Speaking shortly after the event at the Powerstation in Auckland was cancelled on Friday, Caolan Robertson, the self-styled agent for Canadian race grifter Lauren Southern declared that "powerful forces" were behind the venue's decision to dump the booking for Southern and her associate Stefan Molyneux. The reality was more prosaic.
I don't credit Powerstation co-owner Peter Campbell's claim that when the Canadian pair's promoter Axiomatic Events came to him seeking a booking the evening before (the timing does suggest that the company had had trouble getting a booking anywhere in the city) he had no idea who they were. (Peter has been known to say random things to journalists when under pressure.) Nor Southern's own claim that the cancellation was the work of a "scary and violent minority".
What happened was that from the minute the venue was revealed to ticketholders at 1pm on Friday, the people who use the Powerstation, both artists and fans, revolted. Music venues serve a community and the Powerstation's community swiftly made its unhappiness apparent, on social media, by email and, quite probably, by telephone.
That's reflected in the account of Campbell's co-owner in the venue, fashion designer Gabrielle Mullins.
Powerstation co-owner Gabrielle Mullins told the NZ Herald yesterday that after receiving complaints from the community, they decided to cancel.
Ms Mullins said she was "not comfortable at all" to have the speakers at the venue.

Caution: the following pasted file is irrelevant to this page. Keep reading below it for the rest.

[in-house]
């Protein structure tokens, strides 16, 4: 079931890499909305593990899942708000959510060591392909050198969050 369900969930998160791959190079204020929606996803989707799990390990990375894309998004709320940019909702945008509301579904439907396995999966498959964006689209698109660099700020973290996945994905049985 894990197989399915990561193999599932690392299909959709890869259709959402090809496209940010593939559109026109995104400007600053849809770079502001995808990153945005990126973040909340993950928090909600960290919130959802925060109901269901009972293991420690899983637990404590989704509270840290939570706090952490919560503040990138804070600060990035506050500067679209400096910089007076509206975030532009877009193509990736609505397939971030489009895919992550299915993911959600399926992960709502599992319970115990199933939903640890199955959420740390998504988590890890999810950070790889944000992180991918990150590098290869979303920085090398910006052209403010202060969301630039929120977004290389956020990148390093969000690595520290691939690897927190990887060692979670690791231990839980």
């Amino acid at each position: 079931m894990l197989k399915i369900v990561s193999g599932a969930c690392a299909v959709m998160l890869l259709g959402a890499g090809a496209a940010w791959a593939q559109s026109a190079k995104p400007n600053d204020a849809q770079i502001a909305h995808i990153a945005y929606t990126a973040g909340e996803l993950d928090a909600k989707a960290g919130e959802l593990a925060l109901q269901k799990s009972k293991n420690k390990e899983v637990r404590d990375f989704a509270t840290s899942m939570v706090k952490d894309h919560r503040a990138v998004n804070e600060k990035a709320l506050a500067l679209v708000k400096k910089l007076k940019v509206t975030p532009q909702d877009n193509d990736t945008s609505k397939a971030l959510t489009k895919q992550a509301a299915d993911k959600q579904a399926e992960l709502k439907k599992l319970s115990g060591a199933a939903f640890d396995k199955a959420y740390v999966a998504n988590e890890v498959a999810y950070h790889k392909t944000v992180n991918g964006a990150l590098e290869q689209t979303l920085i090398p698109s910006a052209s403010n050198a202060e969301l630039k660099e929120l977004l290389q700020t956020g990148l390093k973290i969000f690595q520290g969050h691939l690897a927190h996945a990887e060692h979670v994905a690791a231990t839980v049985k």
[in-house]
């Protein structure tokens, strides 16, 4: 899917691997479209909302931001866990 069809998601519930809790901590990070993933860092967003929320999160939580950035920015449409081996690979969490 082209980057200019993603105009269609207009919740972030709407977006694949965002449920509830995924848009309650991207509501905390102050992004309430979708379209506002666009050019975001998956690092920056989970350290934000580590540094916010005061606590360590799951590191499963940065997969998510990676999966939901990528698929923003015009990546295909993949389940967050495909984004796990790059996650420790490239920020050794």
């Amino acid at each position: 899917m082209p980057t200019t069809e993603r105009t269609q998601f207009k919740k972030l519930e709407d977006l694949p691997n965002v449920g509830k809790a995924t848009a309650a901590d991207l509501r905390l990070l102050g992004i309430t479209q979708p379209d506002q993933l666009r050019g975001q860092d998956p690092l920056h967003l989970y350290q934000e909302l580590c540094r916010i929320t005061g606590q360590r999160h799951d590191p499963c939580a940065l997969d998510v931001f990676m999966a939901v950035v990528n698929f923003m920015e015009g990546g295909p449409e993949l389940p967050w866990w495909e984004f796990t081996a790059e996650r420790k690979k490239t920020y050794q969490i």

"Certainly freedom of speech is fine but there are also humanitarian issues.
"They can say whatever they want but personally I don't want it in my venue."
Update: I'm told Gabrielle attended the anti-fascist rally herself on Friday evening.
At heart, it's a similar problem to that faced by the Canadians' original venue, the Bruce Mason Centre, but in the Powerstation's case, the reputational risk was even greater. Hosting this show would potentially be very bad for business. Not because the "far left" would exact punishment, but because the usually-not-terribly-political community the Powerstation relies on for business would feel betrayed.
And yet, what the Powerstation owners did was potentially a breach of the Human Rights Act. You can say "You can't play here because your band sucks" – venues do that all the time – but saying "You can't play here because your Nazi band sucks," is discrimination on grounds of political opinion, which is a breach of the Act. Of course, on the face of it, that's what every other venue in Auckland had already done.
I don't expect it to end up in court on those grounds. But while the Canadians, deprived of a paying audience, went on an interview jag, Robertson, not so much an angry manchild as an angry child, was threatening retribution:
"We're going to go after the venue, we're going to go after the media, we're going to go after all the people who've decided to slander it," he told Newshub.
He said this about two hours after an email from the promoters to ticketholders lamented the way venues were "bullied", and continued:
"It's basically the whole media in this country who have written hit pieces constantly saying that Lauren's racist and a white supremacist."
In truth, most news organisations have avoided bluntly describing the Candians as racists, and some prominent columnists (most notably John Roughan in the Herald) seemed keen to minimise the awfulness of their ideas. That became a more challenging rhetorical job after Simon Copland's shocking live-tweeting of their Sydney event, in which he transcribed Molyneux regaling his audience with vile and explicitly racist pseudohistories of indigenous Australians.